I had a black Case Logic tape case sitting in the passenger seat, the kind of tape case that looked really sharp back in the ’80s and early ’90s. I pictured myself owning a sweet condo in Miami and having that tape case resting on one of my many manly-looking bookshelves to impress the womenfolk. Inside I had all kinds of rock goodies like Metallica and GNR and Alice in Chains and Sugar and whatnot. I wore them all out, including—yep—my copy of Purple, the second album from Stone Temple Pilots. I sang along to the whole thing. I got all fired up for the zipper guitars of “Vasoline” and then I would get all sensitive and sweet for “Still Remains” and “Interstate Love Song.” I sang those songs to all my imaginary girlfriends. They were way impressed.

Another memory: boarding school. We lived in an all-boys dorm with a single television down in the common room. More often than not, that TV was always tuned to MTV, and then we would argue about whether the video playing was worth a shit or not. This was back in 1992, when hair metal was giving way to grunge and the Big Four of Nirvana, Pearl Jam, AIC, and Soundgarden were taking over the channel. Stone Temple Pilots wedged themselves into the rotation jussssst after those bands came along, so when “Plush” hit, everyone in the room was like, “Hey! That guy is imitating Eddie Vedder!”

Read the rest of the story at GQ

Why the death of rock (not the digital age) is the NME’s worst enemy

At a point in life when I was done with boyhood but had not yet discovered how to be a man, it was my fortune to land a staff job on the New Musical Express. I was 22 years old and raw as sashimi. Then I stepped through the back of the wardrobe into a drug-soaked Narnia.

If I was young for my age – and I had never seen a woman pee until I joined the NME  and went on the road with a band – then my colleagues, just a few years older, were world-weary sophisticates who had done it all twice and got bored with it the first time. On my first day, the journalist chain-smoking in the review room told me he was feeling a bit rough as he had just spent the weekend with “Keith”. Another told me that his friend “David” had been round to his pad where they had spent the night playing Stax, Motown and Atlantic soul records. And if I understood immediately that “Keith” had a day job playing lead guitar for The Rolling Stones then it took me a while to realise that “David” was Bowie.

My colleagues did not just write about rock stars. They stayed up all night with them. On my first trip to the printers, they passed me a joint so powerful that I melted. But then these boys had spliffed-up with Marley – or “Bob”, as they all knew him. My colleagues were so cool that they wore dark glasses in Camden Town’s Dingwalls, even if it meant bumping into tables and sending someone’s Tequila Sunrise flying. I did my best to catch up and soon I had Iggy Pop sitting on my desk and Debbie Harry on line one. I was staying up for three days and nights in a row, that point when the amphetamine turns to mescaline in your liver and you start to see things. Before long I was as full of myself as everyone else up there.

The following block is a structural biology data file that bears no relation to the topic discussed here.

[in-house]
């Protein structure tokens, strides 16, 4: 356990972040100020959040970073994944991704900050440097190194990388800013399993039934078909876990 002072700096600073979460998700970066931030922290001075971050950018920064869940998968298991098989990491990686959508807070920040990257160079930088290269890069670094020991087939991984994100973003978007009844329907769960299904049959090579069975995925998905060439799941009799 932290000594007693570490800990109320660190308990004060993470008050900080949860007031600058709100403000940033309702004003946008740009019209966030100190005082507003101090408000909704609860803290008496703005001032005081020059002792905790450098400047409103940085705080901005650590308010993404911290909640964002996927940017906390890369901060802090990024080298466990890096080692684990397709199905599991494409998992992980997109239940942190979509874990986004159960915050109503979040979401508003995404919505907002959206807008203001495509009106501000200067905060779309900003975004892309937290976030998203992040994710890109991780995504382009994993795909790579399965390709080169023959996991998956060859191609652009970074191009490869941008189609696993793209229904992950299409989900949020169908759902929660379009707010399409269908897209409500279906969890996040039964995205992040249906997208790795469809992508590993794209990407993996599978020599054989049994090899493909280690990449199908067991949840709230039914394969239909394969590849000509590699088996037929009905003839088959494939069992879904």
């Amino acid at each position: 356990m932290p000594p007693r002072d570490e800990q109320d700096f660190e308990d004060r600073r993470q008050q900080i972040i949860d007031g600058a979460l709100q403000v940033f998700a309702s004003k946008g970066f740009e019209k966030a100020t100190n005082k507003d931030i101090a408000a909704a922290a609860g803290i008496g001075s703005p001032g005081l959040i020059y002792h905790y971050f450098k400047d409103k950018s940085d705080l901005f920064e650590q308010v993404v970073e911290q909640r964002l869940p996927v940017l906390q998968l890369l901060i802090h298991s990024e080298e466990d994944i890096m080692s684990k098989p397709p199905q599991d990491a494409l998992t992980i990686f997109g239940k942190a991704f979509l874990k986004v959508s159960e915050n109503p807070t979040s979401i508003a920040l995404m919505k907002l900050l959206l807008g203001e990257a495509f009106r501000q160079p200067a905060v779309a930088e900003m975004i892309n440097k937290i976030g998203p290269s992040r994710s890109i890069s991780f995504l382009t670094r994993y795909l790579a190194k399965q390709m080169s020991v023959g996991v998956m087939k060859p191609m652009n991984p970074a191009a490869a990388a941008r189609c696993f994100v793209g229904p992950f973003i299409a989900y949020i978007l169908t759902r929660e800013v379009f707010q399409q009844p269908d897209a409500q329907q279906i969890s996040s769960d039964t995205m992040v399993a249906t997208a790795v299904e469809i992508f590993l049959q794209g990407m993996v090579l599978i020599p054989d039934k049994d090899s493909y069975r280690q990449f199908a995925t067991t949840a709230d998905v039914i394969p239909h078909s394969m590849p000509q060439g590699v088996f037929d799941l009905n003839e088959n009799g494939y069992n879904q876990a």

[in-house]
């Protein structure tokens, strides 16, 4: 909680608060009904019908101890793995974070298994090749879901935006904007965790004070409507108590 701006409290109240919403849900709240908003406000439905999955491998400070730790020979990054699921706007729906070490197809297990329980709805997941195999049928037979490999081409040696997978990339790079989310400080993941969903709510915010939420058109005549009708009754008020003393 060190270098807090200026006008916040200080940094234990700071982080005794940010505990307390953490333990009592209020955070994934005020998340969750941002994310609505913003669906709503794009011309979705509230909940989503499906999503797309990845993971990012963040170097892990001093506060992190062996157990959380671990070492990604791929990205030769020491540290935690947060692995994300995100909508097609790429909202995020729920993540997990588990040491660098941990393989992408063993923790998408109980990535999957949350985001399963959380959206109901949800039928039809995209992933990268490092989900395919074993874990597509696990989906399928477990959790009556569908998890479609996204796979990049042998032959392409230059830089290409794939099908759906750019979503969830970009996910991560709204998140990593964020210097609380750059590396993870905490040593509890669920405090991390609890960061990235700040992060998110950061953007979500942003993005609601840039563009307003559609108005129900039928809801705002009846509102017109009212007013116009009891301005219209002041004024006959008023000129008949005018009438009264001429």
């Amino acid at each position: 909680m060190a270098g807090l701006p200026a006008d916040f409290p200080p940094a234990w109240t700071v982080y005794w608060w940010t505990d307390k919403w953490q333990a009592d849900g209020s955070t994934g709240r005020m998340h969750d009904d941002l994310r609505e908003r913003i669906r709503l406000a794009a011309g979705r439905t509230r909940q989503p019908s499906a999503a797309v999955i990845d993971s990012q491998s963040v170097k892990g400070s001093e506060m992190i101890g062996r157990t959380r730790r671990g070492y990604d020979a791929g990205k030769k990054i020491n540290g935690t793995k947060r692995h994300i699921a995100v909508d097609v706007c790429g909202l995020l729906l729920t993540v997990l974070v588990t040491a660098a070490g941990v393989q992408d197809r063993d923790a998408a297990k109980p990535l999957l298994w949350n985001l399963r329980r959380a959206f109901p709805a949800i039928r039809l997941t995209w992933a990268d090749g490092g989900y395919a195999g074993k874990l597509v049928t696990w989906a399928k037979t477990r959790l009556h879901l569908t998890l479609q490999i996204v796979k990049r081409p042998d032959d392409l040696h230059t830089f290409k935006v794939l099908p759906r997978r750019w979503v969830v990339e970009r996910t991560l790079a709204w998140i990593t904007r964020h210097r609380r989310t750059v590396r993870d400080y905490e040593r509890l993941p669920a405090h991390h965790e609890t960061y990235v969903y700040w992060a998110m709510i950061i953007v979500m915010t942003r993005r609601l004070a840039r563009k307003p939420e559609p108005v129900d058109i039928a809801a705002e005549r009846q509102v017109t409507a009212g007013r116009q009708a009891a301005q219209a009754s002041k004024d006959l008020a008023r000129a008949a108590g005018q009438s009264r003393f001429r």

Read the rest of the story at GQ

50 Years of ‘Rubber Soul’: How the Beatles Invented the Future of Pop

Happy 50th birthday to Rubber Soul, the album where the Beatles became the Beatles. It was the most out-there music they’d ever made, but also their warmest, friendliest and most emotionally direct. As soon as it dropped in December 1965, Rubber Soul cut the story of pop music in half — we’re all living in the future this album invented. Now as then, every pop artist wants to make a Rubber Soulof their own. “Finally we took over the studio,” John Lennon told Rolling Stone‘s Jann S. Wenner in 1970. “In the early days, we had to take what we were given, we didn’t know how you could get more bass. We were learning the technique on Rubber Soul. We were more precise about making the album, that’s all, and we took over the cover and everything.”

Rubber Soul was the album where the moptops grew up. It was also where they were smoking loads of weed, so all through these songs, wild humor and deep emotion go hand in hand, like George Harrison and cowboy hats. (No rock star has ever looked less stupid in a cowboy hat than George on the back cover.) In addition to everything else it is, Rubber Soul is their best sung album. You can have a great time just focusing on the background vocals: Paul McCartney’s harmonies on “Norwegian Wood” are as rugged as John ever sounded, while John’s backup vocals to “Drive My Car” and “You Won’t See Me” prove he could come on as cute as Paul. It will always be my favorite Beatle record — even if Revolver is actually a little better. (I’ve made my peace with that contradiction.)

Read the rest of the story at Rollingstone

P.S. previous PLAYLISTS & more by P.F.M.